In a statement that news reports attributed to Black Shield, and which circulated on social media in late January 2020, the company denied all allegations of deceiving its workers regarding the nature or location of the work and stressed that it does not engage in any services or actions of a military nature.
So how did Amer and hundreds of other men like him, who left their struggling country to secure well-paying jobs in the presumably safe and wealthy UAE, find themselves rubbing shoulders with battle-weary Libyan fighters in conflict-ridden Libya?
Earlier this year, Human Rights Watch interviewed by phone or in person 12 Sudanese recruits who traveled to the UAE, including Amer and three others who applied to Black Shield Security Services through local Sudanese recruitment agencies but didn’t go.
We reviewed Black Shield Security Services documents provided to us by those we interviewed and published on social media platforms, as well as photographs and videos taken by the men in the UAE and Ras Lanuf.
We also gathered publicly available information on the company and those affiliated with it. We wrote to representatives of Black Shield, the Emirati Armed Forces, the Ministry of Defense, and the LAAF in September 2020 to inquire about the allegations brought by the Sudanese men, but did not receive a response from any at the time of publication.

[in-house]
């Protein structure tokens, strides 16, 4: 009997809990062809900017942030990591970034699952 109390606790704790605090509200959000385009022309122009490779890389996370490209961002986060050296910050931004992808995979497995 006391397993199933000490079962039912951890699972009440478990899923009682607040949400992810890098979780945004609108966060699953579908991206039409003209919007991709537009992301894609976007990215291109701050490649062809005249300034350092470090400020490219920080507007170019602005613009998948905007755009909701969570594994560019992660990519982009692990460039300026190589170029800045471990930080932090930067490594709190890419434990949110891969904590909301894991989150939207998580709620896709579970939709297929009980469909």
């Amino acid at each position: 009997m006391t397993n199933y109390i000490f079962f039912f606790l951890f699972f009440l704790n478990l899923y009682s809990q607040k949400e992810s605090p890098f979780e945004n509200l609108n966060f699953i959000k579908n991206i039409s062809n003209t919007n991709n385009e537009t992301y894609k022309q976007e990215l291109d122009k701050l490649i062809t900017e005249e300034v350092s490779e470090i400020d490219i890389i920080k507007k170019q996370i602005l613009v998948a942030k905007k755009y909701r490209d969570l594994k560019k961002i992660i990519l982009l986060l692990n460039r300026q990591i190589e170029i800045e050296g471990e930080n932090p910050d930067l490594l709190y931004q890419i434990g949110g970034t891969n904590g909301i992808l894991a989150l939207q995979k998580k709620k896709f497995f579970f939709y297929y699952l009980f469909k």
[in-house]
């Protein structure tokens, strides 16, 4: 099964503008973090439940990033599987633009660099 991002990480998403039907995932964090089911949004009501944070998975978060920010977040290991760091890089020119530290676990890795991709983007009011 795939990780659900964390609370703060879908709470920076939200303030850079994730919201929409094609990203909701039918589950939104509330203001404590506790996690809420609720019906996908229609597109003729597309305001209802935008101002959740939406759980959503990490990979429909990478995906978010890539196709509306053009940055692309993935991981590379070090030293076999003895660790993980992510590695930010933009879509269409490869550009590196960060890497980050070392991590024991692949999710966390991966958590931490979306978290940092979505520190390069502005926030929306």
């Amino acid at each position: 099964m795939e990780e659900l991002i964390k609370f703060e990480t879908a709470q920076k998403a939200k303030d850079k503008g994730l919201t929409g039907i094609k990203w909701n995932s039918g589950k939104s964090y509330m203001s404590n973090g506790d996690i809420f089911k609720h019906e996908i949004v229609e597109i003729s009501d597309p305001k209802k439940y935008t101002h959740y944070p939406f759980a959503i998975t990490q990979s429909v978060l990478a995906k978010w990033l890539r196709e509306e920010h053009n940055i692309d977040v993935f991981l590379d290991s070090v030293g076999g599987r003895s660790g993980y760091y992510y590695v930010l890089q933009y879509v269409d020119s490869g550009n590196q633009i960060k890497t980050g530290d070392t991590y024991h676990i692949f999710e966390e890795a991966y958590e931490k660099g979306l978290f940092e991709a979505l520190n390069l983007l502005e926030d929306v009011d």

For Amer, it all began, unremarkably enough, in the fall of 2019 in Khartoum. He told Human Rights Watch that he heard about well-paying security guard positions that were opening up in the UAE and being recruited for in Sudan.
He applied through one of two local recruitment agencies, submitted his passport, and paid 12,000 Sudanese pounds ($US266 at the time) in recruitment fees.
He expected to be posted in malls, hospitals, hotels, or at the entrance of embassies or government buildings. Within days, the recruitment agency had his work visa ready and a plane ticket to Abu Dhabi for September 22, 2019.
He was not presented with a job offer letter nor an employment contract while still in Sudan, which, unbeknown to him, violates a 2015 UAE regulation that prohibits a foreign worker from entering the country without having first signed an employment offer that conforms to a Standard Labor Ministry employment contract.
“I was a little worried and confused from the very beginning,” Amer said, recalling his first day in the UAE.
Upon arrival at Abu Dhabi International Airport, Amer said that he and more than 40 other Sudanese men who had traveled with him were met by two Emirati men who introduced themselves as representatives of Black Shield Security Services, the company for which they had come to work.
Immediately, the company representatives confiscated the mens’ passports – a pervasive practice that the UAE has officially prohibited since 2002.
The men then boarded buses and were taken to a compound in the city of Ghiyathi, about 300 kilometers to the east.